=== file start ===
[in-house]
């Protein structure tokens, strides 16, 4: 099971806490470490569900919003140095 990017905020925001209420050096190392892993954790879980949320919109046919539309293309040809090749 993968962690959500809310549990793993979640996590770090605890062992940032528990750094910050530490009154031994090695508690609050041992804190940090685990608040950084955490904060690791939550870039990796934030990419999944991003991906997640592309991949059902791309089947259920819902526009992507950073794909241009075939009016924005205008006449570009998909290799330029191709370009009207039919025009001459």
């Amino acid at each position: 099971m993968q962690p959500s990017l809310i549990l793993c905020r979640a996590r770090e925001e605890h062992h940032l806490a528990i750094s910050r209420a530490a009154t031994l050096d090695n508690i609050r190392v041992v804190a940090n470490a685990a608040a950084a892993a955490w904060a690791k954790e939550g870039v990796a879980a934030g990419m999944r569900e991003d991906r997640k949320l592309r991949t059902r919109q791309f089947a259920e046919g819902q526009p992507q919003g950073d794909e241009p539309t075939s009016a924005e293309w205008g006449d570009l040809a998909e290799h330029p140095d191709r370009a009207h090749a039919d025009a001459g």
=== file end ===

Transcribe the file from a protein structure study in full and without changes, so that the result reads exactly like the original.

[in-house]
């Protein structure tokens, strides 16, 4: 099971806490470490569900919003140095 990017905020925001209420050096190392892993954790879980949320919109046919539309293309040809090749 993968962690959500809310549990793993979640996590770090605890062992940032528990750094910050530490009154031994090695508690609050041992804190940090685990608040950084955490904060690791939550870039990796934030990419999944991003991906997640592309991949059902791309089947259920819902526009992507950073794909241009075939009016924005205008006449570009998909290799330029191709370009009207039919025009001459």
């Amino acid at each position: 099971m993968q962690p959500s990017l809310i549990l793993c905020r979640a996590r770090e925001e605890h062992h940032l806490a528990i750094s910050r209420a530490a009154t031994l050096d090695n508690i609050r190392v041992v804190a940090n470490a685990a608040a950084a892993a955490w904060a690791k954790e939550g870039v990796a879980a934030g990419m999944r569900e991003d991906r997640k949320l592309r991949t059902r919109q791309f089947a259920e046919g819902q526009p992507q919003g950073d794909e241009p539309t075939s009016a924005e293309w205008g006449d570009l040809a998909e290799h330029p140095d191709r370009a009207h090749a039919d025009a001459g």